Sony VAIO PCG-9Z1M Battery Between 1965–1970 the term of office for the Armenian, the Maronite and the Latin Representatives was extended by special laws, until Law 58/1970 was enacted, properly including them in the House of Representatives. The second elections were held on 19 July 1970 between Berge Tilbian and Dr.
Sony VAIO PCG-5S1M Battery Antranik L. Ashdjian, who was elected after receiving 56,30% (590 votes); Dr. Antranik L. Ashdjian was re-elected on 3 October 1976, with Aram Kalaydjian as his opponent, after receiving 50,96% (612 votes).
The next elections were held on 14 March 1982 between Dr. Antranik L. Ashdjian and Aram Kalaydjian, who secured 58.36% (771 votes); Aram Kalaydjian was re-elected on 13 July 1986, with Anna Ashdjian as his opponent, after securing 65,08% (792 votes), and again on 19 May 1991,
again winning over Anna Ashdjian and receiving 67,00% (875 votes). Because of Aram Kalaydjian’s death on 10 September 1995, a by-election took place on 22 October 1995, between Kevork Mahdessian and Bedros Kalaydjian, who won with 60,34% (849 votes). Bedros Kalaydjian was re-elected on 26 May 1996, securing 73,91% (997 votes) against Anna Ashdjian and again on 27 May 2001, receiving 57,13% (857 votes) against Dr. Garabed Khatcho-Kazandjian. Sony VAIO PCG-8141M Battery
Because of Bedros Kalaydjian’s death on 1 September 2005, a by-election was held on 9 October 2005, with Dr. Vahakn Atamyan receiving 52,03% (769 votes) against Dr. Antranik Ashdjian (43,91%) and Parsegh Zartarian (4,12%). The next elections took place on 21 May 2006, with Vartkes Mahdessian receiving 52,60% (899 votes) against Dr. Vahakn Atamyan. The most recent elections were held on 22 May 2011, with Vartkes Mahdessian securing 67,67% (1.105 votes) against Dr. Antranik Ashdjian.
Although not elected, the Armenians in Nicosia also have a mukhtar, appointed by the Ministry of Interior. The first mukhtar was Melik Melikian (1927–1949), succeeded by Kasbar Delyfer (1949–1956) and Vahe Kouyoumdjian (1956–2009). As of 1 January 2011, the current Armenian mukhtar is Mgo Kouyoumdjian. Sony VAIO PCG-8161M Battery
Like most communities of the Armenian Diaspora, the Armenian-Cypriot community is predominantly Armenian Apostolic (about 95%). Some 5% belong either to the Armenian Evangelical Church, the Armenian Catholic Church, the Latin Church, the Greek Orthodox Church, the Anglican Church, the Plymouth Brethren Church,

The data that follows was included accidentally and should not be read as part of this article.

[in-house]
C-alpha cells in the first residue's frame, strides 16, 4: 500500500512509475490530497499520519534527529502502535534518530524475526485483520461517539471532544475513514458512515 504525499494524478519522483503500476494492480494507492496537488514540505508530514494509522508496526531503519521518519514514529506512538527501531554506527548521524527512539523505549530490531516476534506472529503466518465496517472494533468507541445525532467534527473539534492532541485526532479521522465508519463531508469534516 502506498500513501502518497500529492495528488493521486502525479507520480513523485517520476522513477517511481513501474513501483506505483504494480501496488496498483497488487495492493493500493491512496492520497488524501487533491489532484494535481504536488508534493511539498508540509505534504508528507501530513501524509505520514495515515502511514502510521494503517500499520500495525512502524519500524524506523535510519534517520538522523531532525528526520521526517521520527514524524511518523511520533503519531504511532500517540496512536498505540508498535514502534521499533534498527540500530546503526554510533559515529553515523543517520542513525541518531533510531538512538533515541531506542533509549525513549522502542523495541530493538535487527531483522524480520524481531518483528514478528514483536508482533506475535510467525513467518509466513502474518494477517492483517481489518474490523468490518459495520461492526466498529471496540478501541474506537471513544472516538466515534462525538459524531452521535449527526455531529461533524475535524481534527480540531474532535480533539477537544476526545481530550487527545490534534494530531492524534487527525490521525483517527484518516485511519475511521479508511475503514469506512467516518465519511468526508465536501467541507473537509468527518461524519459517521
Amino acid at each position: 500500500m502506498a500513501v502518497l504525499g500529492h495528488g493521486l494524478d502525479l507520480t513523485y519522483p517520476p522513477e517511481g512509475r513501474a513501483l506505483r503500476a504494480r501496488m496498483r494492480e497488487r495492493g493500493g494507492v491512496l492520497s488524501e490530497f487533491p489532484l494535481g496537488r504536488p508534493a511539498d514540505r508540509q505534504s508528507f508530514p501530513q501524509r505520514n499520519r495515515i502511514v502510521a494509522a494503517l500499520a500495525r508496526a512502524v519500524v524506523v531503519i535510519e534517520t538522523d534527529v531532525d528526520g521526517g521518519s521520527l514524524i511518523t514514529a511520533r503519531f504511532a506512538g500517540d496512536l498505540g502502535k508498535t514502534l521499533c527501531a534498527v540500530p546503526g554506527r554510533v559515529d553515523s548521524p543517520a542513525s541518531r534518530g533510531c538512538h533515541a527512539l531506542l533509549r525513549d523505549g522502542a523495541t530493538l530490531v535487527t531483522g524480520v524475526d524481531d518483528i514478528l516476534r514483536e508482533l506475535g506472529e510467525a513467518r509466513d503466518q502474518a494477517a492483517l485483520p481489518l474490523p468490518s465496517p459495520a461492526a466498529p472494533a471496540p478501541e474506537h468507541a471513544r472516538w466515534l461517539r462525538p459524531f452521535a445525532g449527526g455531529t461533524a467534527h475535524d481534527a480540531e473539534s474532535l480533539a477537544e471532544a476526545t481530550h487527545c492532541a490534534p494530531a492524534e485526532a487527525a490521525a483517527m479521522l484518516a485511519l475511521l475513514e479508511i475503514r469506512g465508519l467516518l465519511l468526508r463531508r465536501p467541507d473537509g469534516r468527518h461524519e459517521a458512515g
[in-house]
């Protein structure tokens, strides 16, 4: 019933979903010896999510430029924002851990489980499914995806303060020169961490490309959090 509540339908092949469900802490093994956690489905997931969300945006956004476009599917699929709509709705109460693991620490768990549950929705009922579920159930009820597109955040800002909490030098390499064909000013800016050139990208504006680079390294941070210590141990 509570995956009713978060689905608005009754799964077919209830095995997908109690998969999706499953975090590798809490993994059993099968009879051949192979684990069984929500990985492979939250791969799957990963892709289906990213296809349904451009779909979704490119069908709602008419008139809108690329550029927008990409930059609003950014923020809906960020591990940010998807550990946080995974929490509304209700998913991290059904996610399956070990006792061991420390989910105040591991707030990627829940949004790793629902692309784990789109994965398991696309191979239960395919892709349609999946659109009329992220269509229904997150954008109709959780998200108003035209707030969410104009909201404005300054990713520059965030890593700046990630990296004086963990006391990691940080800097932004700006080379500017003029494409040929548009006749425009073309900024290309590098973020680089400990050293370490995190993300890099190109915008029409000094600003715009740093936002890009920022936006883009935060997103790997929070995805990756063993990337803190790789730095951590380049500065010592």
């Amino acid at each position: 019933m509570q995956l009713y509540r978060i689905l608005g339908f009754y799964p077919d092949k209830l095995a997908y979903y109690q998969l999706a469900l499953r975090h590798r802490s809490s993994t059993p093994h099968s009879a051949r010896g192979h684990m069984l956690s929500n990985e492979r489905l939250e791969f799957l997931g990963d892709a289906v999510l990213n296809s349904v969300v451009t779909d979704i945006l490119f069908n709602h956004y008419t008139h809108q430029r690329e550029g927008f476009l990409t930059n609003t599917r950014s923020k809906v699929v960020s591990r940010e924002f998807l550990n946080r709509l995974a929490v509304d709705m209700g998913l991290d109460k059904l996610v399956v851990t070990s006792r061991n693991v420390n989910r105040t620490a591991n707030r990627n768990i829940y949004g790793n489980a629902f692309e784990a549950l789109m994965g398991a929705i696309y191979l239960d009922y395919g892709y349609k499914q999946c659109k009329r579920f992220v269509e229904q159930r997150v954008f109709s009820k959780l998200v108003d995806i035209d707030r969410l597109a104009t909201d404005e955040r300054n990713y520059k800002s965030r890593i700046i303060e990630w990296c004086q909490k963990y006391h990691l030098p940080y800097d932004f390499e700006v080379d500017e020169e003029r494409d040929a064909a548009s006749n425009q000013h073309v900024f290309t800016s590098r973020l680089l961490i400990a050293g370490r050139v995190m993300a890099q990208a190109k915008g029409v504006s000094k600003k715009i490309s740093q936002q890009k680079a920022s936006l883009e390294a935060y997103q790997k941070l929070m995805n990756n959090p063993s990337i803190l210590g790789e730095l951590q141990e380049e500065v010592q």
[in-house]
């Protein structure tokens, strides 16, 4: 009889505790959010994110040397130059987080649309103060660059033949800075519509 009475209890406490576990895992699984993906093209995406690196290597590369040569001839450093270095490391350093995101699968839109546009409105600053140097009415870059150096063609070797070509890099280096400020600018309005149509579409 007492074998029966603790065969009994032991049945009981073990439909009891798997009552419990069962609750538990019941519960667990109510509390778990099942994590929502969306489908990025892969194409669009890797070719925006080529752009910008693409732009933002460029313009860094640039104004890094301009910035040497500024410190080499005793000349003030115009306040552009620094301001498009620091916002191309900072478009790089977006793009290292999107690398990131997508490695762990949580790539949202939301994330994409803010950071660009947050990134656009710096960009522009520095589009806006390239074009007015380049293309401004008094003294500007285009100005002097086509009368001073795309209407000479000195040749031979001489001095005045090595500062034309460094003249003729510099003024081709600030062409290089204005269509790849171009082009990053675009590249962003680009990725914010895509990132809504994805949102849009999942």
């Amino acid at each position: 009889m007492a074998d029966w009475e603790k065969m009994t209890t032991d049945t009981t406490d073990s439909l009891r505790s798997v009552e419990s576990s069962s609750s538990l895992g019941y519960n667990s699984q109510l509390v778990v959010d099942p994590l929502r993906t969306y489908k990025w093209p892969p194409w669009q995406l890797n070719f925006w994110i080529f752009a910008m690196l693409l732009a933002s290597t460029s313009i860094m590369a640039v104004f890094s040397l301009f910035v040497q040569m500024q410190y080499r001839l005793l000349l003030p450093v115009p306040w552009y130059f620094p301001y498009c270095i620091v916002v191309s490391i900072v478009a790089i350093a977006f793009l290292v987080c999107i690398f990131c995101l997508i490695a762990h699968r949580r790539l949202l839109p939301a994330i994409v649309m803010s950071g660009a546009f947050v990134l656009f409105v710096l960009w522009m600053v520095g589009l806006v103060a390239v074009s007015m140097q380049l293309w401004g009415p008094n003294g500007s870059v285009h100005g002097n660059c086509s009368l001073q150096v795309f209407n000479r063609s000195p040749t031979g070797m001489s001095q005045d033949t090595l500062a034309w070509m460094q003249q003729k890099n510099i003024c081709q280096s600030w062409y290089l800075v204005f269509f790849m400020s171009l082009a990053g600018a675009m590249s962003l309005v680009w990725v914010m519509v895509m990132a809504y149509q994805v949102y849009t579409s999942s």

Sony VAIO PCG-7191L Battery the Seventh-day Adventist Church or they are Jehovah’s Witnesses; of this 5%, the most significant group has historically been the Armenian Evangelical Church, which in the 1940s and 1950s comprised about 10% of the Armenian-Cypriot community.
Armenian Prelature of Cyprus
‘The building of the Armenian Prelature of Cyprus in Strovolos, Nicosia
The Armenian Prelature of Cyprus (Առաջնորդարան Հայոց Կիպրոսի) was established in 973 by Catholicos Khatchig I and ever since it has maintained a continuous presence on the island. Historically, the Prelature has been under the jurisdiction of the Catholicosate of the Great House of Cilicia,
Sony VAIO PCG-71312M Battery while today it is the oldest theme that falls under its jurisdiction. In the past, for various reasons, it was at times under the Armenian Patriarchate of Jerusalem (1775–1799, 1812–1837, 1848–1861, 1865–1877, 1888–1897, 1898–1908), the Armenian Patriarchate of Constantinople (1799–1812,
Sony VAIO PCG-7153M Battery1861–1864, 1877–1888, 1897–1898, 1908–1921), even the Catholicosate of Etchmiadzin (1864–1865). The current Prelate, a Catholicosal Vicar General, is as of 1997 Archbishop Varoujan Hergelian. The parish priest in Nicosia is Fr. Momik Habeshian (since 2000), while the parish priest in Larnaca and Limassol is Fr. Mashdots Ashkarian (since 1992).
For centuries, the Prelature building was located within the Armenian compound on Victoria street in walled Nicosia; when that area was taken over by Turkish-Cypriot extremists in 1963–1964, the Prelature was temporarily housed on Aram Ouzounian street (1964–1968) and, later on, on Kyriakos Matsis street in Ayios Dhometios (1968–1984). Thanks to the efforts of Bishop Zareh Aznavorian and with financial aid from the Evangelical Church of Westphalia, the new Prelature building was erected in 1983,
Sony VAIO PCG-7181M Battery next to the Sourp Asdvadzadzin church and the Nareg school in Nicosia; it was officially inaugurated on 4 March 1984, during the pastoral visit of Catholicos Karekin II. By initiative of Archbishop Varoujan Hergelian, in 1998 the basement of the building was renovated and the “Vahram Utidjian” Hall was formed; previously a store room, it became a reality from the proceeds of the auction in 1994 of the art collection that Vahram Utidjian had donated to the Prelature in 1954.
Sony VAIO PCG-7162M BatteryIt was inaugurated on 3 February 1999 by Catholicos Aram I; numerous charity, communal and cultural events take place there. The Prelature’s consistory houses a collection of ecclesiastical relics, some of which were previously in the old Sourp Asdvadzadzin church or the Magaravank.
The Armenian Ethnarchy of Cyprus with Catholicos Aram I (2008)
The current Charter of the Prelature, first drafted in 1945 and ratified in 1950, consists of 102 articles and, in its present form, applies as of 3 September 2010. The administration is exercised by the Armenian Ethnarchy (Ազգային Իշխանութիւն) through the Diocesan Council (Թեմական Ժողով, consisting of the Prelate, two pastors and twelve elected lay persons) and the Administrative Council (Վարչական Ժողով,